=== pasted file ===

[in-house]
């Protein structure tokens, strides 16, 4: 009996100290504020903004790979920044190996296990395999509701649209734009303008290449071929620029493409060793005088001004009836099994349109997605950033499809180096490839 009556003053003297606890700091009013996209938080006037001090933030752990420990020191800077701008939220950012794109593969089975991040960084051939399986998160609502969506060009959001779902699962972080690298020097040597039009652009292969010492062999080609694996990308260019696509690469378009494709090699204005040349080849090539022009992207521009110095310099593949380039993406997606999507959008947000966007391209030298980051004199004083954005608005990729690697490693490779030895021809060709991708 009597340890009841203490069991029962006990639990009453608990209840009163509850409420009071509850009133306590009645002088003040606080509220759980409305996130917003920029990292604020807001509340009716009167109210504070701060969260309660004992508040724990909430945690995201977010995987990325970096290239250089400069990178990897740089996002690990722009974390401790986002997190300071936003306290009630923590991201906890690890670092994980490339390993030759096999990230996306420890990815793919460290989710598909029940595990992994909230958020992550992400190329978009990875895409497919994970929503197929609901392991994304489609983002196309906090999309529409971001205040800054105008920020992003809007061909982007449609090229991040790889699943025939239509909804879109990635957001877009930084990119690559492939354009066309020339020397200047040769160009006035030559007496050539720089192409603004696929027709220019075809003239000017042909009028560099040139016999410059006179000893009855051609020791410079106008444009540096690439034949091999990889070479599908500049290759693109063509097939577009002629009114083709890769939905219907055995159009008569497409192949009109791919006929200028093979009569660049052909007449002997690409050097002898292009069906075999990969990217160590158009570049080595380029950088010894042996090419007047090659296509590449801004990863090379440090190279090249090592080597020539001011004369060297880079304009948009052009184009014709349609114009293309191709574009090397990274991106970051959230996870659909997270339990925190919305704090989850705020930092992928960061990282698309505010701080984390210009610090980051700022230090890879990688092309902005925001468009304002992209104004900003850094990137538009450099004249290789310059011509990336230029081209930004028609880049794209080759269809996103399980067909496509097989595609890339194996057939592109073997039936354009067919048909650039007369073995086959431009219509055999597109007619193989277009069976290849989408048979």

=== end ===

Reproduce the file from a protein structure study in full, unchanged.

[in-house]
């Protein structure tokens, strides 16, 4: 009996100290504020903004790979920044190996296990395999509701649209734009303008290449071929620029493409060793005088001004009836099994349109997605950033499809180096490839 009556003053003297606890700091009013996209938080006037001090933030752990420990020191800077701008939220950012794109593969089975991040960084051939399986998160609502969506060009959001779902699962972080690298020097040597039009652009292969010492062999080609694996990308260019696509690469378009494709090699204005040349080849090539022009992207521009110095310099593949380039993406997606999507959008947000966007391209030298980051004199004083954005608005990729690697490693490779030895021809060709991708 009597340890009841203490069991029962006990639990009453608990209840009163509850409420009071509850009133306590009645002088003040606080509220759980409305996130917003920029990292604020807001509340009716009167109210504070701060969260309660004992508040724990909430945690995201977010995987990325970096290239250089400069990178990897740089996002690990722009974390401790986002997190300071936003306290009630923590991201906890690890670092994980490339390993030759096999990230996306420890990815793919460290989710598909029940595990992994909230958020992550992400190329978009990875895409497919994970929503197929609901392991994304489609983002196309906090999309529409971001205040800054105008920020992003809007061909982007449609090229991040790889699943025939239509909804879109990635957001877009930084990119690559492939354009066309020339020397200047040769160009006035030559007496050539720089192409603004696929027709220019075809003239000017042909009028560099040139016999410059006179000893009855051609020791410079106008444009540096690439034949091999990889070479599908500049290759693109063509097939577009002629009114083709890769939905219907055995159009008569497409192949009109791919006929200028093979009569660049052909007449002997690409050097002898292009069906075999990969990217160590158009570049080595380029950088010894042996090419007047090659296509590449801004990863090379440090190279090249090592080597020539001011004369060297880079304009948009052009184009014709349609114009293309191709574009090397990274991106970051959230996870659909997270339990925190919305704090989850705020930092992928960061990282698309505010701080984390210009610090980051700022230090890879990688092309902005925001468009304002992209104004900003850094990137538009450099004249290789310059011509990336230029081209930004028609880049794209080759269809996103399980067909496509097989595609890339194996057939592109073997039936354009067919048909650039007369073995086959431009219509055999597109007619193989277009069976290849989408048979």